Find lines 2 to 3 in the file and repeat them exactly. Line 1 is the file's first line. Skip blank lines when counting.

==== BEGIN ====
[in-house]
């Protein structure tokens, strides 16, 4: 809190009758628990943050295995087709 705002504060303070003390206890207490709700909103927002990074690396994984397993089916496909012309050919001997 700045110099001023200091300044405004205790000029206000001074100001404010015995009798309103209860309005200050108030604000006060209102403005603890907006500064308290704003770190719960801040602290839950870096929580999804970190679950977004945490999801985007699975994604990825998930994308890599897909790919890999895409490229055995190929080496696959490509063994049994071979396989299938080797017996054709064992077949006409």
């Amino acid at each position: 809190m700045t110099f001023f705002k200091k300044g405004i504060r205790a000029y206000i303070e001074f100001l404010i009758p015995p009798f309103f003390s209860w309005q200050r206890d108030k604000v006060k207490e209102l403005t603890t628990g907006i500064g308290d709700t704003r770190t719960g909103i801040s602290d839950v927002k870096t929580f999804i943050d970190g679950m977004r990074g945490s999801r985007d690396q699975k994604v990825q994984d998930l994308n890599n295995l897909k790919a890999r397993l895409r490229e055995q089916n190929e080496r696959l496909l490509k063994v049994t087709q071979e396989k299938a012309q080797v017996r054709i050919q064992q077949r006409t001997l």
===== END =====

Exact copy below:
């Protein structure tokens, strides 16, 4: 809190009758628990943050295995087709 705002504060303070003390206890207490709700909103927002990074690396994984397993089916496909012309050919001997 700045110099001023200091300044405004205790000029206000001074100001404010015995009798309103209860309005200050108030604000006060209102403005603890907006500064308290704003770190719960801040602290839950870096929580999804970190679950977004945490999801985007699975994604990825998930994308890599897909790919890999895409490229055995190929080496696959490509063994049994071979396989299938080797017996054709064992077949006409």
């Amino acid at each position: 809190m700045t110099f001023f705002k200091k300044g405004i504060r205790a000029y206000i303070e001074f100001l404010i009758p015995p009798f309103f003390s209860w309005q200050r206890d108030k604000v006060k207490e209102l403005t603890t628990g907006i500064g308290d709700t704003r770190t719960g909103i801040s602290d839950v927002k870096t929580f999804i943050d970190g679950m977004r990074g945490s999801r985007d690396q699975k994604v990825q994984d998930l994308n890599n295995l897909k790919a890999r397993l895409r490229e055995q089916n190929e080496r696959l496909l490509k063994v049994t087709q071979e396989k299938a012309q080797v017996r054709i050919q064992q077949r006409t001997l």